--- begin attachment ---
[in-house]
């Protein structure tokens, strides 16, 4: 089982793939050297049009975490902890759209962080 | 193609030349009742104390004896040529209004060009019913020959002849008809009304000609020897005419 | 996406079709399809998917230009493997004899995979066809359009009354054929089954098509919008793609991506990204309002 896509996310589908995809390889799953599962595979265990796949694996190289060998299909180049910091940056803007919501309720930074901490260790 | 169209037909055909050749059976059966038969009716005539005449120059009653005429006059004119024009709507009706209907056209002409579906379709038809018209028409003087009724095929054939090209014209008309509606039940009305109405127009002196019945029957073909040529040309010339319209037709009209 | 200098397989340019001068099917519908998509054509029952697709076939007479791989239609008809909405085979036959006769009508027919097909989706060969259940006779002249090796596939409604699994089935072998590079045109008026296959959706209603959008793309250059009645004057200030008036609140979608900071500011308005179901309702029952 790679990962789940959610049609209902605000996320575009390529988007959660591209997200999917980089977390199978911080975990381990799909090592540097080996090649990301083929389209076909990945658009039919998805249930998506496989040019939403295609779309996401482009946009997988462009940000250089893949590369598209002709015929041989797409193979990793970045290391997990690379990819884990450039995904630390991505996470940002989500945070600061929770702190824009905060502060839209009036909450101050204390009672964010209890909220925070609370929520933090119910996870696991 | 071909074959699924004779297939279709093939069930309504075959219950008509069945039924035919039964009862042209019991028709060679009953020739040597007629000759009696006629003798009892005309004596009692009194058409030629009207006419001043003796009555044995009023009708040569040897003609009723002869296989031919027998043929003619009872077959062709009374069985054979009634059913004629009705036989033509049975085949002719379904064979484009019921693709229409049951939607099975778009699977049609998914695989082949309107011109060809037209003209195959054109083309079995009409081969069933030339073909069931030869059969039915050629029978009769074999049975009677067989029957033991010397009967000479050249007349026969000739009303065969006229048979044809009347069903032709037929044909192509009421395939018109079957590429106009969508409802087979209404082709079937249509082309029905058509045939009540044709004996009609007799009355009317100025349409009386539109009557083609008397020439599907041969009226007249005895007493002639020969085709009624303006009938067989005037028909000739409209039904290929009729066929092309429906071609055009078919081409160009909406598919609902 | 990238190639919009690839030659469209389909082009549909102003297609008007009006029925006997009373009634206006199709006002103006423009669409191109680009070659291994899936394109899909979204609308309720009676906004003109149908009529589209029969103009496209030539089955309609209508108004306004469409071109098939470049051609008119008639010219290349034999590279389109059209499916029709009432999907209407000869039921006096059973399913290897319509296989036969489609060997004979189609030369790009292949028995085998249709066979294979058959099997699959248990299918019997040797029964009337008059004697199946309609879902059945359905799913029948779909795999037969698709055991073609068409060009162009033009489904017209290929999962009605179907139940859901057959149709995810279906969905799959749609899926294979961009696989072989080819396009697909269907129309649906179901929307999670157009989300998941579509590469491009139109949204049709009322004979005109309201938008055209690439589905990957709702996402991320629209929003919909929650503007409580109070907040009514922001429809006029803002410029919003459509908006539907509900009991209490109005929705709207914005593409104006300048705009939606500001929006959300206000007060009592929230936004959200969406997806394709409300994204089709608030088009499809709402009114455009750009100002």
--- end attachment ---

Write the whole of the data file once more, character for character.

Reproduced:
[in-house]
């Protein structure tokens, strides 16, 4: 089982793939050297049009975490902890759209962080 | 193609030349009742104390004896040529209004060009019913020959002849008809009304000609020897005419 | 996406079709399809998917230009493997004899995979066809359009009354054929089954098509919008793609991506990204309002 896509996310589908995809390889799953599962595979265990796949694996190289060998299909180049910091940056803007919501309720930074901490260790 | 169209037909055909050749059976059966038969009716005539005449120059009653005429006059004119024009709507009706209907056209002409579906379709038809018209028409003087009724095929054939090209014209008309509606039940009305109405127009002196019945029957073909040529040309010339319209037709009209 | 200098397989340019001068099917519908998509054509029952697709076939007479791989239609008809909405085979036959006769009508027919097909989706060969259940006779002249090796596939409604699994089935072998590079045109008026296959959706209603959008793309250059009645004057200030008036609140979608900071500011308005179901309702029952 790679990962789940959610049609209902605000996320575009390529988007959660591209997200999917980089977390199978911080975990381990799909090592540097080996090649990301083929389209076909990945658009039919998805249930998506496989040019939403295609779309996401482009946009997988462009940000250089893949590369598209002709015929041989797409193979990793970045290391997990690379990819884990450039995904630390991505996470940002989500945070600061929770702190824009905060502060839209009036909450101050204390009672964010209890909220925070609370929520933090119910996870696991 | 071909074959699924004779297939279709093939069930309504075959219950008509069945039924035919039964009862042209019991028709060679009953020739040597007629000759009696006629003798009892005309004596009692009194058409030629009207006419001043003796009555044995009023009708040569040897003609009723002869296989031919027998043929003619009872077959062709009374069985054979009634059913004629009705036989033509049975085949002719379904064979484009019921693709229409049951939607099975778009699977049609998914695989082949309107011109060809037209003209195959054109083309079995009409081969069933030339073909069931030869059969039915050629029978009769074999049975009677067989029957033991010397009967000479050249007349026969000739009303065969006229048979044809009347069903032709037929044909192509009421395939018109079957590429106009969508409802087979209404082709079937249509082309029905058509045939009540044709004996009609007799009355009317100025349409009386539109009557083609008397020439599907041969009226007249005895007493002639020969085709009624303006009938067989005037028909000739409209039904290929009729066929092309429906071609055009078919081409160009909406598919609902 | 990238190639919009690839030659469209389909082009549909102003297609008007009006029925006997009373009634206006199709006002103006423009669409191109680009070659291994899936394109899909979204609308309720009676906004003109149908009529589209029969103009496209030539089955309609209508108004306004469409071109098939470049051609008119008639010219290349034999590279389109059209499916029709009432999907209407000869039921006096059973399913290897319509296989036969489609060997004979189609030369790009292949028995085998249709066979294979058959099997699959248990299918019997040797029964009337008059004697199946309609879902059945359905799913029948779909795999037969698709055991073609068409060009162009033009489904017209290929999962009605179907139940859901057959149709995810279906969905799959749609899926294979961009696989072989080819396009697909269907129309649906179901929307999670157009989300998941579509590469491009139109949204049709009322004979005109309201938008055209690439589905990957709702996402991320629209929003919909929650503007409580109070907040009514922001429809006029803002410029919003459509908006539907509900009991209490109005929705709207914005593409104006300048705009939606500001929006959300206000007060009592929230936004959200969406997806394709409300994204089709608030088009499809709402009114455009750009100002």